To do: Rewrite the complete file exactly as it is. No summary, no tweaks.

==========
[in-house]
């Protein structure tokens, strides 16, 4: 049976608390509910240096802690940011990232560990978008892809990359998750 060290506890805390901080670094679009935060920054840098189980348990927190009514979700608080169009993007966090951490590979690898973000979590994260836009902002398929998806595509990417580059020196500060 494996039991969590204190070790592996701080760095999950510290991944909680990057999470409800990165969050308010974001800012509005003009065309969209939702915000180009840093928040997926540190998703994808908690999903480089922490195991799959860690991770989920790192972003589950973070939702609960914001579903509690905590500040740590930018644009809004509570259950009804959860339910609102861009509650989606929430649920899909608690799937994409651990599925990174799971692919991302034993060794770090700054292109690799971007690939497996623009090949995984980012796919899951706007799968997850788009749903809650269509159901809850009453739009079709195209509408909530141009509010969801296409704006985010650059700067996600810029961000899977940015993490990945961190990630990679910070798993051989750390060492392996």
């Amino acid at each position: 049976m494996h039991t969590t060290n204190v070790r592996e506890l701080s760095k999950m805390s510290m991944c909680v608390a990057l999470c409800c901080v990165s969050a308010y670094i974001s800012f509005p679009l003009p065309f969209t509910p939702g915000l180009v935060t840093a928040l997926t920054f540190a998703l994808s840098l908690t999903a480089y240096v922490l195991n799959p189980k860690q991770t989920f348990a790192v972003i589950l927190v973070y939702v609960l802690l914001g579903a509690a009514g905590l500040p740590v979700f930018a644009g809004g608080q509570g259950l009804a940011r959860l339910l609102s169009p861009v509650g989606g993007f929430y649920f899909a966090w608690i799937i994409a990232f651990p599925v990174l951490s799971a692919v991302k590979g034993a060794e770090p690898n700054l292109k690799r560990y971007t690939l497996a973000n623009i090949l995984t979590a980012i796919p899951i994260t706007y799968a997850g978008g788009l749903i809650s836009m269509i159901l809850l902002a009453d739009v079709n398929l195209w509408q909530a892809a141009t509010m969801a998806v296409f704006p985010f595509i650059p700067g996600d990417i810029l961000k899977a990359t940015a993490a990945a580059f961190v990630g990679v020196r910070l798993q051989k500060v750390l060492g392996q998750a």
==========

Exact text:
[in-house]
């Protein structure tokens, strides 16, 4: 049976608390509910240096802690940011990232560990978008892809990359998750 060290506890805390901080670094679009935060920054840098189980348990927190009514979700608080169009993007966090951490590979690898973000979590994260836009902002398929998806595509990417580059020196500060 494996039991969590204190070790592996701080760095999950510290991944909680990057999470409800990165969050308010974001800012509005003009065309969209939702915000180009840093928040997926540190998703994808908690999903480089922490195991799959860690991770989920790192972003589950973070939702609960914001579903509690905590500040740590930018644009809004509570259950009804959860339910609102861009509650989606929430649920899909608690799937994409651990599925990174799971692919991302034993060794770090700054292109690799971007690939497996623009090949995984980012796919899951706007799968997850788009749903809650269509159901809850009453739009079709195209509408909530141009509010969801296409704006985010650059700067996600810029961000899977940015993490990945961190990630990679910070798993051989750390060492392996």
């Amino acid at each position: 049976m494996h039991t969590t060290n204190v070790r592996e506890l701080s760095k999950m805390s510290m991944c909680v608390a990057l999470c409800c901080v990165s969050a308010y670094i974001s800012f509005p679009l003009p065309f969209t509910p939702g915000l180009v935060t840093a928040l997926t920054f540190a998703l994808s840098l908690t999903a480089y240096v922490l195991n799959p189980k860690q991770t989920f348990a790192v972003i589950l927190v973070y939702v609960l802690l914001g579903a509690a009514g905590l500040p740590v979700f930018a644009g809004g608080q509570g259950l009804a940011r959860l339910l609102s169009p861009v509650g989606g993007f929430y649920f899909a966090w608690i799937i994409a990232f651990p599925v990174l951490s799971a692919v991302k590979g034993a060794e770090p690898n700054l292109k690799r560990y971007t690939l497996a973000n623009i090949l995984t979590a980012i796919p899951i994260t706007y799968a997850g978008g788009l749903i809650s836009m269509i159901l809850l902002a009453d739009v079709n398929l195209w509408q909530a892809a141009t509010m969801a998806v296409f704006p985010f595509i650059p700067g996600d990417i810029l961000k899977a990359t940015a993490a990945a580059f961190v990630g990679v020196r910070l798993q051989k500060v750390l060492g392996q998750a």